When we don’t have our eyes

Best Kept Secret in Radio – Lulu Miller – TEDx Charlottesville

Lulu Miller gives us an animated look into the lives and practices of radio personalities and broadcasters, and speaks to the effects radio can have on us as individuals and a society.

Traditional music propagating on medium waves

I came across the music of Peddyr Cubberley in an interview on Manx Radio back in April 2017. I was in Dublin in the car listening to 1368KHz (Manx Radio) and Peddyr said that radio brought the music from Ireland to his ears in Isle of Man and it fostered in him a love of Celtic music which is native to Isle of Man and Ireland. (not a verbatim transcript from the broadcast but a general sense of what was said).

This idea intrigued me. And it really shouldn’t. Irish audiences listened to Radio Caroline North anchored off the Isle of Man. My good Friend Graham on the Wirral caught the wave of A Woman’s Heart listening to Moloney After Midnight on 1278KHz RTE Radio 2. So radio with medium has reach, daytime and a different nighttime reach, as my friend John Walsh puts it, medium wave has geography. It broadcasts from a point and radiates outward overseas (it likes salt water) crosses borders and reaches people outside of its target geography.

I asked Peddyr if he would answer some questions about how music travels on medium wave and being part of our shared heritage.

BG. When did you first hear radio from Ireland.?

PC. 1970s.

BG. What stations / shows / genres did you hear? any level of detail is useful including years / decades.

PC. RTE Radio 1 – Gay Byrne / Long Long Note / Mo Cheoil Thú (Ciarán MacMathúna), most things trad. 1970s to date.

RTE Radio 2 from it’s launch in ’78 was it? Dave Fanning, Larry Gogan etc. 1980s

Radio Nova – Declan Meehan, Colm Hayes, Bob Gallico & Sybil Fennell (News). Can’t remember who else. Nova had a big following in the IOM in those days, so much so that I remember that they even came here a couple of times with their roadshow! 1980s.

BG. In your opinion how useful is Medium Wave radio for the propagation of traditional music in our Islands?

PC. 50/50 I’d say. Much further reception than VHF, hence being able to listen to stations on AM/MW that couldn’t reach on VHF. Downside is, it’s prone to interference and fade at night, often being ‘bled over’ by European stations. Largely irrelevant today with the advent of online streaming globally/smartphone apps.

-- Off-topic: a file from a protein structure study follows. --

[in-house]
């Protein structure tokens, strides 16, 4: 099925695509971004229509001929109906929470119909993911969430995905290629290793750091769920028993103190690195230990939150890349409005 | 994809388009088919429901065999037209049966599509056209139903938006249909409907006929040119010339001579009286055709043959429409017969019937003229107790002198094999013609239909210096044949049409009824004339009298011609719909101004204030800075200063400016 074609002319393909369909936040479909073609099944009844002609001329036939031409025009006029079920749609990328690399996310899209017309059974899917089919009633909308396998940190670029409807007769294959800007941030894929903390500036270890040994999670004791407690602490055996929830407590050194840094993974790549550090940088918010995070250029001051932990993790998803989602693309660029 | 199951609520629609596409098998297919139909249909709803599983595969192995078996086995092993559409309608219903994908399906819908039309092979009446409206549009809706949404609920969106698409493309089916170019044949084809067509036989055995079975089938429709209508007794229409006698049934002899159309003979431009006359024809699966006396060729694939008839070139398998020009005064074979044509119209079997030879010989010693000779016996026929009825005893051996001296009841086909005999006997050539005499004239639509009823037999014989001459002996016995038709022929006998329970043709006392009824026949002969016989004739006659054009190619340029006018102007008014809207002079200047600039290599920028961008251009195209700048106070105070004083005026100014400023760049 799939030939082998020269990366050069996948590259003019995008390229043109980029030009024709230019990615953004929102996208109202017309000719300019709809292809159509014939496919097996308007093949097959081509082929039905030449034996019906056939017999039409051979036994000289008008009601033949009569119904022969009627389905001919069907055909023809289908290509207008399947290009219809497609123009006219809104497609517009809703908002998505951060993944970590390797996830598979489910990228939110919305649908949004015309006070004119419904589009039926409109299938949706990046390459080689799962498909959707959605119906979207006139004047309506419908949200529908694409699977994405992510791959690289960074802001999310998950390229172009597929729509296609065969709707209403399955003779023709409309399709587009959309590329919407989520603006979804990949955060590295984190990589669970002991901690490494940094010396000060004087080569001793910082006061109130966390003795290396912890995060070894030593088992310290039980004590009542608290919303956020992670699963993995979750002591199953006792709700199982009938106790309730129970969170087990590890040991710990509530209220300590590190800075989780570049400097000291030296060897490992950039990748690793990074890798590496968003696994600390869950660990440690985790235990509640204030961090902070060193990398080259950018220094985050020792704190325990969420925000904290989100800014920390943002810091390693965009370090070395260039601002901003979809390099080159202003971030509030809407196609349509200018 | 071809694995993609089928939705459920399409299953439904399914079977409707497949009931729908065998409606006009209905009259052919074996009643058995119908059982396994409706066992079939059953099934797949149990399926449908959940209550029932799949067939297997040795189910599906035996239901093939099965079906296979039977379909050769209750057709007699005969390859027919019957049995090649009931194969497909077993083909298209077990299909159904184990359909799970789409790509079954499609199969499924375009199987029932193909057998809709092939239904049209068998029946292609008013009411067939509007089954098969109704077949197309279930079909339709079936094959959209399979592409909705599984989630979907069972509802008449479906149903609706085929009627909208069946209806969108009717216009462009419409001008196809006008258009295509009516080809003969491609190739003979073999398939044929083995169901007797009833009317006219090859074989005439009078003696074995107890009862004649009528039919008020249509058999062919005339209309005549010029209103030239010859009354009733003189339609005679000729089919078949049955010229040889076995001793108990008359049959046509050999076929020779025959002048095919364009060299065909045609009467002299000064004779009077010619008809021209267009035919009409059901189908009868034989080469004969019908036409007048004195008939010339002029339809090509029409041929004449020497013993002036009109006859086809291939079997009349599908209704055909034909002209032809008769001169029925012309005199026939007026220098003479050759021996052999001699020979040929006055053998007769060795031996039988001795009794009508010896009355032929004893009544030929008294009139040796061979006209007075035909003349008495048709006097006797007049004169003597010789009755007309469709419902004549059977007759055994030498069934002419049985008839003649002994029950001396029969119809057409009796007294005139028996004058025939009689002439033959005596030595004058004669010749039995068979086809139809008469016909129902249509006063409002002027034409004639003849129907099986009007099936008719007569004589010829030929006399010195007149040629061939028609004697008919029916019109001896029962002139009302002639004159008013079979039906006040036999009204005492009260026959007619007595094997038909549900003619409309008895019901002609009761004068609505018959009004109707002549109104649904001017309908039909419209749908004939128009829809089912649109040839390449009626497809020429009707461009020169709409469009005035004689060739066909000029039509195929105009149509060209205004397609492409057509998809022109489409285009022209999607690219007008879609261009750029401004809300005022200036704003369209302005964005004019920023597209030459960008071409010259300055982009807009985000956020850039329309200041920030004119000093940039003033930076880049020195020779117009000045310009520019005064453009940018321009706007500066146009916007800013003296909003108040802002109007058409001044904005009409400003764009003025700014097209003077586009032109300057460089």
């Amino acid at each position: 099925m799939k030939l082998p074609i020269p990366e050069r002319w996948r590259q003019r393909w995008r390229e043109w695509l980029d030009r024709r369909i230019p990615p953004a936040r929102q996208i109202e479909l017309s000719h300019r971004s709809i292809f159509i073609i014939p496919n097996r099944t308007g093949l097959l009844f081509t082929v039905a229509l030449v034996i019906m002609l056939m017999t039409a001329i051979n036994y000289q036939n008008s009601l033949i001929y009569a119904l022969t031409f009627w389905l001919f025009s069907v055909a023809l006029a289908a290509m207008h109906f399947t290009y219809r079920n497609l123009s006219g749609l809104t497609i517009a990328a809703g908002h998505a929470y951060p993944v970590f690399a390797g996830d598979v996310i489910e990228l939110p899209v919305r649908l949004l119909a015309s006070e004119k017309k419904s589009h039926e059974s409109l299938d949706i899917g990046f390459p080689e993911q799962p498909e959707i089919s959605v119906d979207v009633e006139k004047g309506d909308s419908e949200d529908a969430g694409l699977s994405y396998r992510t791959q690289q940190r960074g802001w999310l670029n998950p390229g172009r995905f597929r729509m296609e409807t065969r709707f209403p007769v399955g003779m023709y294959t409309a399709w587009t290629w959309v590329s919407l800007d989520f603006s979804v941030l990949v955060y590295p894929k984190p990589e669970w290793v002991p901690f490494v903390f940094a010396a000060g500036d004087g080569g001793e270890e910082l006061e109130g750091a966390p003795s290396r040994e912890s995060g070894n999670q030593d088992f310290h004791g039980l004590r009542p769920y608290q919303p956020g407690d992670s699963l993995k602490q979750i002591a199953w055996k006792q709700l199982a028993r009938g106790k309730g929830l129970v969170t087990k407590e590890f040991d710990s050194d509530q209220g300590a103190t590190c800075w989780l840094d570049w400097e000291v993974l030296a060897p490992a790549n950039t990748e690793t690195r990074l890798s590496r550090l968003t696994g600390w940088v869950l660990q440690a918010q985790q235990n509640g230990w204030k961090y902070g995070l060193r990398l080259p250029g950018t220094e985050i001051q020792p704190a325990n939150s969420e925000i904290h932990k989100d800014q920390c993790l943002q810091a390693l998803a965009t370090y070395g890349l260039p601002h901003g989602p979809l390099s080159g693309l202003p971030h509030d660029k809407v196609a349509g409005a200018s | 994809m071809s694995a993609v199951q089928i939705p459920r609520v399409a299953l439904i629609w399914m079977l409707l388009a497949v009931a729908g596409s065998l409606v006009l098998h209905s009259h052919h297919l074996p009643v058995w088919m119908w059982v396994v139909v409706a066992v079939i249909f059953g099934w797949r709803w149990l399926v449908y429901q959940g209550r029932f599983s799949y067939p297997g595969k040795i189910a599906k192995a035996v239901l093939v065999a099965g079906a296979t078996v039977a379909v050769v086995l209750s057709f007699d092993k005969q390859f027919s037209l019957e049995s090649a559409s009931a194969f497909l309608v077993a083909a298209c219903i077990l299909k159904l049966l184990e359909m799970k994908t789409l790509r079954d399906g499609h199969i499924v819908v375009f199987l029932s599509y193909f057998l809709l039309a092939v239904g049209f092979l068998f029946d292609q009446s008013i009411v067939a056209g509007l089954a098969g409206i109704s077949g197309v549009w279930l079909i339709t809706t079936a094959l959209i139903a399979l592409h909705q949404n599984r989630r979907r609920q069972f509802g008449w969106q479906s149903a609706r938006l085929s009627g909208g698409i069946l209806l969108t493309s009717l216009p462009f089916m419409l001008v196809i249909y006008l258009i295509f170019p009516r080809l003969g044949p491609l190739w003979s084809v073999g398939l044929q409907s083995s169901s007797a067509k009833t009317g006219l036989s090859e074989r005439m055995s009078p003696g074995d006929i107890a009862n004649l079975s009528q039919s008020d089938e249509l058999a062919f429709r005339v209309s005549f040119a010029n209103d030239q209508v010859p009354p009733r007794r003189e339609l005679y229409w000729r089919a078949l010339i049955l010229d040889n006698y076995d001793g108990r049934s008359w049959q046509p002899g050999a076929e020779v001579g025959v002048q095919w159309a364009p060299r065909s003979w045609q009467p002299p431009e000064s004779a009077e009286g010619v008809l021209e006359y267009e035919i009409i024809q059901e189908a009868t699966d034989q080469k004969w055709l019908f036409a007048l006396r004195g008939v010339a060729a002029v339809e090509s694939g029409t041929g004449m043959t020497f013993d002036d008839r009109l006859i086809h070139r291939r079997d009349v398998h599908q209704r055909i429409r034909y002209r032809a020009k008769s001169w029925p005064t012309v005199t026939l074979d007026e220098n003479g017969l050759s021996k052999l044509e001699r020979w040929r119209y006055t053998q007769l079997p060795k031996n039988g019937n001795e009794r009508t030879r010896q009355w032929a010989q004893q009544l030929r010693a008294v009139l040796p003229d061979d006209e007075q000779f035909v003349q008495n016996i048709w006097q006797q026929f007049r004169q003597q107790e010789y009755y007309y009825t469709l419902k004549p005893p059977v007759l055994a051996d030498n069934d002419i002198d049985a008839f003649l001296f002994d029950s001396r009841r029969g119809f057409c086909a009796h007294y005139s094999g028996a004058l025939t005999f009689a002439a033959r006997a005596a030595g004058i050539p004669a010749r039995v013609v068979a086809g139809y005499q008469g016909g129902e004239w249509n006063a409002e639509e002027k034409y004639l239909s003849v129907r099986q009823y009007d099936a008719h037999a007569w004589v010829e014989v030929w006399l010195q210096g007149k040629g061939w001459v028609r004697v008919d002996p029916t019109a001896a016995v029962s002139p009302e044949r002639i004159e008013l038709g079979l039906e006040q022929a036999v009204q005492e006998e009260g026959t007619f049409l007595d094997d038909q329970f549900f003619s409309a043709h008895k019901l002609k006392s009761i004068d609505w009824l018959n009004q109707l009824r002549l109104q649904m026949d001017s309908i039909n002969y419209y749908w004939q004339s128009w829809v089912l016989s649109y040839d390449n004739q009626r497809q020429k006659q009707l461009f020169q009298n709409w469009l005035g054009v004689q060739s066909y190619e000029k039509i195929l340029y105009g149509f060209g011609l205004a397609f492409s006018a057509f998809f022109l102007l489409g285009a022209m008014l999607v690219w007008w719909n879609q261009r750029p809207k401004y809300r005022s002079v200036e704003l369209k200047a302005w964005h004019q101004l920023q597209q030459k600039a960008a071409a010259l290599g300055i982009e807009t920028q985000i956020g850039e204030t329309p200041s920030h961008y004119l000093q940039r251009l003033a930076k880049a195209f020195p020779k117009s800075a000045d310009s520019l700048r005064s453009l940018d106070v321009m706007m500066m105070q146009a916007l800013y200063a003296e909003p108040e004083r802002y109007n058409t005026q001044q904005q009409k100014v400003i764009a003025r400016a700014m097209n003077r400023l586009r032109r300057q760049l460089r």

BG. With the closure of Irish Medium Wave radio in 2008, how has this impacted on the reception of traditional music in your life?

PC. A little negative, as some shows couldn’t reach some parts of the Island on VHF alone. No problem at home as can use online streaming/catch up/ podcasts etc. Just disadvantaged in the car really, but I can live with that!

BG. Does online broadcasting supplement broadcast transmissions of the past or is there a loss of continuity in the platform change?

PC. I think it does. It can richly enhance traditional broadcasting.

BG. Any additional comments on this subject beyond the questions above?

PC. A few years ago, the then Director General of RTÉ Cathal Goan, visited the Isle of Mann and held a meeting (as I understand it), to look into the possibility of having RTÉ TV/Radio relayed throughout the Island due to it’s small relatively population, and shared Gaelic linguistic and cultural heritage. I haven’t heard anything about this since. I guess the idea got dropped since 2008 when the ‘credit crunch’ happened.

My thanks to Peddyr for sharing his views on Medium Wave Radio.
here is some music from Peddyr Cubberley with some stunning drone photography of the Isle of Mann

Peddyr’s music is also on Facebook.

Carrier Current

Carrier Current or Leaky Cable is a means of radio distribution without requirement for a transmitter.

In a previous life I was a reinforced concrete detailer. I often wondered if mesh in concrete was ever utilised for RF leakage.

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